Monday, March 21, 2011

Rewrites and Edits Step by Step

Completing a first draft to a novel is a huge relief. By the time an author has reached this milestone, she's spent quite a bit of effort on research, character and plot development and tons of little things which go into completing a novel. She may have spent weeks, months or even years on her first draft.

Unfortunately, the relief of first draft completion is often short lived because the savvy author knows rewrites and edits to a manuscript can take as long as it took to put together the first draft.

In order to minimize the time necessary to make a manuscript just right, it sometimes helps to follow a few organizational steps which can make rewrites and edits a bit less overwhelming.

1. Let the manuscript set for at least a month. Two months would be even better. Putting time between the completion of the first draft and the beginning of first rewrites can give an author better perspective toward his project.

2. When picking up the manuscript to give it a good read through, it can be helpful for the author to look at it as though it were the work of someone else. The more objective and critical he is of the book, the better he'll do in finding flaws and areas which need further work.

3. To keep things as simple as possible it helps to examine scenes one at a time. Does each scene have a goal? Does each scene drive the plot forward? Does each scene end in a way which compels the reader to want to read more?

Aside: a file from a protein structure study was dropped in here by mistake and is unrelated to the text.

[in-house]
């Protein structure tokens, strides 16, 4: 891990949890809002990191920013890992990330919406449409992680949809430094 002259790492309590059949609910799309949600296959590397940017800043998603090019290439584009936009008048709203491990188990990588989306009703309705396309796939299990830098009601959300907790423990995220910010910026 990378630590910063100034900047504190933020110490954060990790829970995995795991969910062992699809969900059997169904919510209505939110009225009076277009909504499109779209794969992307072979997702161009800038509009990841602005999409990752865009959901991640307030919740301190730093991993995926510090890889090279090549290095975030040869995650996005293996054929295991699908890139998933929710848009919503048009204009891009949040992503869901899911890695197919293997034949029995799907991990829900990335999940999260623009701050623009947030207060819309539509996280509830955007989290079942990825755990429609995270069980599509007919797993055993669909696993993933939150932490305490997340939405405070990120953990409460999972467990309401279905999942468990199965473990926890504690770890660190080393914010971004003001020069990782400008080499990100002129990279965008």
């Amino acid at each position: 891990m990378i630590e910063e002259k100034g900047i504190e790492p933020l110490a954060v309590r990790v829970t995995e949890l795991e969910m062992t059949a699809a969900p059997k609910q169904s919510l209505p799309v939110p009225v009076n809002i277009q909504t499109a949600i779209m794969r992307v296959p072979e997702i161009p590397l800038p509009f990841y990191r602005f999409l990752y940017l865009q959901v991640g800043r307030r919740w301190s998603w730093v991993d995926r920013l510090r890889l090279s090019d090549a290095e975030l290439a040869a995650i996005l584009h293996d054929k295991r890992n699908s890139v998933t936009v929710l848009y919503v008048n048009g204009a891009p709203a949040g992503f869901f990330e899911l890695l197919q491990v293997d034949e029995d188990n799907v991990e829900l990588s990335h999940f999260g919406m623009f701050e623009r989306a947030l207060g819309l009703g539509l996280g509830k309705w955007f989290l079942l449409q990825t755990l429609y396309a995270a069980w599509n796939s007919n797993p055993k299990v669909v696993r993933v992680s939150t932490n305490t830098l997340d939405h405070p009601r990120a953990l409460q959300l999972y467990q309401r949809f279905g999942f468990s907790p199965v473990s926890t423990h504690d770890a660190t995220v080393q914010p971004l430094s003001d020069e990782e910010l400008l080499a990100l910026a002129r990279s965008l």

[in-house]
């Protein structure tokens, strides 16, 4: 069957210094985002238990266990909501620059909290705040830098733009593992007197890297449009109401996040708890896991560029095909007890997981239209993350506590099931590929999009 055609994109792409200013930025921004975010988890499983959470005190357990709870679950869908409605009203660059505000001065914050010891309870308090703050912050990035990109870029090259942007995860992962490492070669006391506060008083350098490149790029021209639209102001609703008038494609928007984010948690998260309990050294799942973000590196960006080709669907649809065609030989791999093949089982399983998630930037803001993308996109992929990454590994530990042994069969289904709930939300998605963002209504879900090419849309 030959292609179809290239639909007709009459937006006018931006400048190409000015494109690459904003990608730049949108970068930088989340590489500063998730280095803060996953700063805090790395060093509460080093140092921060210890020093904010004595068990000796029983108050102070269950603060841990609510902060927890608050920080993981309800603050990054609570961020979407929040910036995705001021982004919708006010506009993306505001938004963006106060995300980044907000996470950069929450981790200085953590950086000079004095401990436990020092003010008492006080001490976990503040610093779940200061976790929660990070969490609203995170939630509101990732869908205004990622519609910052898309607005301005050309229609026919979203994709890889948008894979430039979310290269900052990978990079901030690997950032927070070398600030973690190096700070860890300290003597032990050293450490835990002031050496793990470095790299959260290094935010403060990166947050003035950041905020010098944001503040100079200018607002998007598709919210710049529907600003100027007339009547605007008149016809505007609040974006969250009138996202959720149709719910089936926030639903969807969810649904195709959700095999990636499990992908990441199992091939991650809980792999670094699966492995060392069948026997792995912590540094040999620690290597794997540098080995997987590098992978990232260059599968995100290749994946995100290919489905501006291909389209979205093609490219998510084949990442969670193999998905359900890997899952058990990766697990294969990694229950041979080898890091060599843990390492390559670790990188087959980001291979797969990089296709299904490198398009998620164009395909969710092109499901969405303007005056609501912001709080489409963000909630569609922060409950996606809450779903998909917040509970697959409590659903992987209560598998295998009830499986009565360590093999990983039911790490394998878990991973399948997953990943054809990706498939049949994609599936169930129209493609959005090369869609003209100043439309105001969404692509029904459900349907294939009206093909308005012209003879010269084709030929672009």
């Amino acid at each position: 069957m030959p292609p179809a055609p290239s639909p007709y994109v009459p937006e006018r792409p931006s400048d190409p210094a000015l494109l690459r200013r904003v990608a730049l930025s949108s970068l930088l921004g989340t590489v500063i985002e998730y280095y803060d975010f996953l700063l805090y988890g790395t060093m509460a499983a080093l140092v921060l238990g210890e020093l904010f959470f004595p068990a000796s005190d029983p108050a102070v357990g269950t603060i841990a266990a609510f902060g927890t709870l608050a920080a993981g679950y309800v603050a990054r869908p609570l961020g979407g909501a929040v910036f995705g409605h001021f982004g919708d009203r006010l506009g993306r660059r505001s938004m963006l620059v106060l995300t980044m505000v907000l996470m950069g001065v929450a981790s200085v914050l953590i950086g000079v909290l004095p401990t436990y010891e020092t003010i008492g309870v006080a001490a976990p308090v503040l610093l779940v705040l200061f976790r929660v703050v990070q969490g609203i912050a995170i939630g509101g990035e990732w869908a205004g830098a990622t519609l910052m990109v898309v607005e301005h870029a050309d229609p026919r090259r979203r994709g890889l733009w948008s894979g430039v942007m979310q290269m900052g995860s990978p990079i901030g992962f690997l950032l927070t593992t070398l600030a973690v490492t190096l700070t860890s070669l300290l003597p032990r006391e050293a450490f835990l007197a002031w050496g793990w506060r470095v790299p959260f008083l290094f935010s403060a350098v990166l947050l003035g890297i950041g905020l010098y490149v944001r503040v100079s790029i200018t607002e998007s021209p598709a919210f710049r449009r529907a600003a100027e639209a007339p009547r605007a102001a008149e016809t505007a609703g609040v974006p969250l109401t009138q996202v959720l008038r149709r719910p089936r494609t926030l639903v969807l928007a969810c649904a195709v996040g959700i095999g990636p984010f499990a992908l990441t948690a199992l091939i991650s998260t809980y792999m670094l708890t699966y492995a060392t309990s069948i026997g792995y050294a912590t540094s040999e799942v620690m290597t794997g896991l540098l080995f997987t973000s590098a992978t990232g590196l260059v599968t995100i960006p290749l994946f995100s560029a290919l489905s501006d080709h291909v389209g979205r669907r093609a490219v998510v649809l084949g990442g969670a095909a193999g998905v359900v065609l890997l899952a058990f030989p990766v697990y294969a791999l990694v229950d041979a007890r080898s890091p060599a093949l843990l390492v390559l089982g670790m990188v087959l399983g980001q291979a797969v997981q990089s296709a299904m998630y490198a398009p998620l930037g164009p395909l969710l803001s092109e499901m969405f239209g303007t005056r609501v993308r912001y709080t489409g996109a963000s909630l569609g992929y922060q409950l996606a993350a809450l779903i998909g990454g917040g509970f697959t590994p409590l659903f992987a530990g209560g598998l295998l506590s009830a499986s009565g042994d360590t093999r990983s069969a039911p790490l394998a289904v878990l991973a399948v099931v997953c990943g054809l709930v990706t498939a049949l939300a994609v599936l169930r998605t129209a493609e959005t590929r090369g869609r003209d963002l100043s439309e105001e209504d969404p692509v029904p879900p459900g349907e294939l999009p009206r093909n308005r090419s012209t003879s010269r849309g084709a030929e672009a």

4. It is important to notice the way characters behave in each and every scene. Are they being true to whom they are?

5. Do turning points, the dark moment and the climax come at appropriate points in the plot?

These are a few suggestions which may help in the initial read through and rewrites.

Later, after the rewrites of plot/character are finished, come the edits. Here the writer notices such things as:

1. Character inconsistencies (Joe's blue eyes on p. 25 and green ones on p. 152).

2. Poorly written sentences or paragraphs.

3. Redundancies--overusing a word.

4. Repetition of circumstances, words, phrases.

5. Any overlooked English errors (their for they're, two for too, etc)

It's a good idea to let time lapse between rewrites and edits so the author can maintain a high level of objectivity each time she reviews her project.

Completing a first draft does have its moment of bliss, but it is soon followed by the reality of the hard work it takes to get a novel into first-rate condition.

And nothing short of our best book is owed to our readers.

Happy spring!


Fran Shaff, Award-Winning Author

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